Gabriel Lamé

French mathematician

Biographical Information

Name: Gabriel Lamé
Born on 22 July 1795 in , Indre-et-Loire (37), Centre-Val de Loire, France, Europe
Deceased on 1 May 1870 in , Ile-de-France, France, Europe

Notes & Comments

Short biography of Gabriel Lamé

Gabriel Lamé studied at the École Polytechnique and the École des Mines from 1813 to 1820.Together with his friend Clapeyron, Lamé worked as an engineer and scientist in St. Petersburg, where he was head of the Institute of Engineers of Ways of Communication and taught analysis, mechanics, physics and chemistry. Both he and Clapeyron provided advice for important building projects in and around St. Petersburg. Following the French July Revolution of 1830, Lamé and Clapeyron left Russia because the tsarist government had taken the anti-revolutionary side. During the 1830s Lamé acted as a consulting engineer for railways but he was not able to develop his mathematical talents École Polytechnique (1831), member of the Académie des Sciences (1843), examiner (1844) and professor (1851–62) of mathematical physics and probability theory at the University of Paris. Lamé excelled in elastic theory thanks to fundamental contributions such as the introduction of curvilinear coordinates, the stress ellipsoid, and the primary equations and constants of elastic theory. His book Leçons sur la théorie mathematique de l'élasticité des corps solides (1852) the first monograph on elastic theory rounded off the constitution phase of mathematical elastic theory. Lamé tried to find a synthesis between the theories of heat, electricity and light on the basis of the ether theory. He called the elastic medium ether “le véritable roi de la nature physique” [Lamé, 1861] and used elastic theory as his reference point in his attempt to find a synthesis. Maxwell managed to achieve a synthesis of the theories of electricity and light in his electrodynamics, but even he started with the ether hypothesis. Einstein's Theory of Relativity finally displaced ether from the throne of physics and enthroned the field concept.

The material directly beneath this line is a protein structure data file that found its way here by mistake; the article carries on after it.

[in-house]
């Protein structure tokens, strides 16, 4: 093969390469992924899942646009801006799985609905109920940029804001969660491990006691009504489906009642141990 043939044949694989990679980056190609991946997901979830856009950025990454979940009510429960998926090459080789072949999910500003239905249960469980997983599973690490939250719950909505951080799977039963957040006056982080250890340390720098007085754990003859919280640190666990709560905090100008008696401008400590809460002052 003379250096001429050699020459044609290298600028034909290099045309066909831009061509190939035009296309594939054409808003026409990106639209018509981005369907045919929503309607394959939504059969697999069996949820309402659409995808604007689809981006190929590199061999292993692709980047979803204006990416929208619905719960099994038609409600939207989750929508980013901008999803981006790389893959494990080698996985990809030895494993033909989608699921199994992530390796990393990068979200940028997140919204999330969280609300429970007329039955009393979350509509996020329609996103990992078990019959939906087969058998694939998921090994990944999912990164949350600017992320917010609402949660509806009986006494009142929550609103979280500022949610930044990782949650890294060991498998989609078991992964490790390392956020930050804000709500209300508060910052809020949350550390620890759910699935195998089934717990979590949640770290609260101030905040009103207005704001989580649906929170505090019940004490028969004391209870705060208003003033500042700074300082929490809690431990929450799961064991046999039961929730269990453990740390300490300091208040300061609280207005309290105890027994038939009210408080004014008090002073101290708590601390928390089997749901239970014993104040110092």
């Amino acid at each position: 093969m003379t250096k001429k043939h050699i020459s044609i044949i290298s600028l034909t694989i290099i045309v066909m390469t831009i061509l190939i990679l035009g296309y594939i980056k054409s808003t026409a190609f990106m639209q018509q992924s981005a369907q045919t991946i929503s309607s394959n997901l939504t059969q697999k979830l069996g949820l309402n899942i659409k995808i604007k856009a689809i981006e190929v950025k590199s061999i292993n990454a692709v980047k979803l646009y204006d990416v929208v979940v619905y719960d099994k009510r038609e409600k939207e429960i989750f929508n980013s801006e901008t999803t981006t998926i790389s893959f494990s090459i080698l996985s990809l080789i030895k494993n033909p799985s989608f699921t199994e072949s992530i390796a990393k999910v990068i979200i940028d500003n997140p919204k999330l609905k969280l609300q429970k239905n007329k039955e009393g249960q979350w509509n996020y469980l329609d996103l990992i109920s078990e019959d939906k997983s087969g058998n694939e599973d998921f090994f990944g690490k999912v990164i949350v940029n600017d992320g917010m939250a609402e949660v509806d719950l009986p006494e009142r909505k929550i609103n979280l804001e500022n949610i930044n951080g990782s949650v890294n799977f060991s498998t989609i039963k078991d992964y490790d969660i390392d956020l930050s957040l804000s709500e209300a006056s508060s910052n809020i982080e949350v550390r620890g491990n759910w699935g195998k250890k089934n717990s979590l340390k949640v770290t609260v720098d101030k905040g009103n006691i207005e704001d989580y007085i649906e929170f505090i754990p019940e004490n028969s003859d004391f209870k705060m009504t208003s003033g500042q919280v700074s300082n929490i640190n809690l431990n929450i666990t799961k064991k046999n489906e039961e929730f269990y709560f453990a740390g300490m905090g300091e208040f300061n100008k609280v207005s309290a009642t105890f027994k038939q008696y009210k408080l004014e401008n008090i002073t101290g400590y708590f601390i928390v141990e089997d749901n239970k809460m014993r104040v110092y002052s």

Main contributions to structural analysis:

Mémoire sur la stabilité des voûtes [1823]; Mémoire sur la construction des polygones funiculaires [1828]; Mémoire sur l'équilibre intérieur des corps solides homogènes [1833]; Mémoire sur la propagation de la chaleur dans les polyèdres, et principalement dans le prisme triangulaire régulier [1833/1]; Mémoire sur les lois de l'équilibre de l'éther dans les corps diaphanes [1833/2]; Mémoire sur les lois de l'équilibre du fluide éthéré [1834]; Mémoire sur le principe général de la Physique [1842]; Leçons sur la théorie mathematique de l'elasticité des corps solides [1852]; Course de physique mathématique rationelle. Discours préliminaire [1861]

Source: Kurrer, Karl-Eugen The History of the Theory of Structures, Wilhelm Ernst & Sohn Verlag für Architektur und technische Wissenschaften GmbH, Berlin (Deutschland), ISBN 3-433-01838-3, 2008; p. 743/744

Structures and Projects

Participation in the following structures & large-scale projects:



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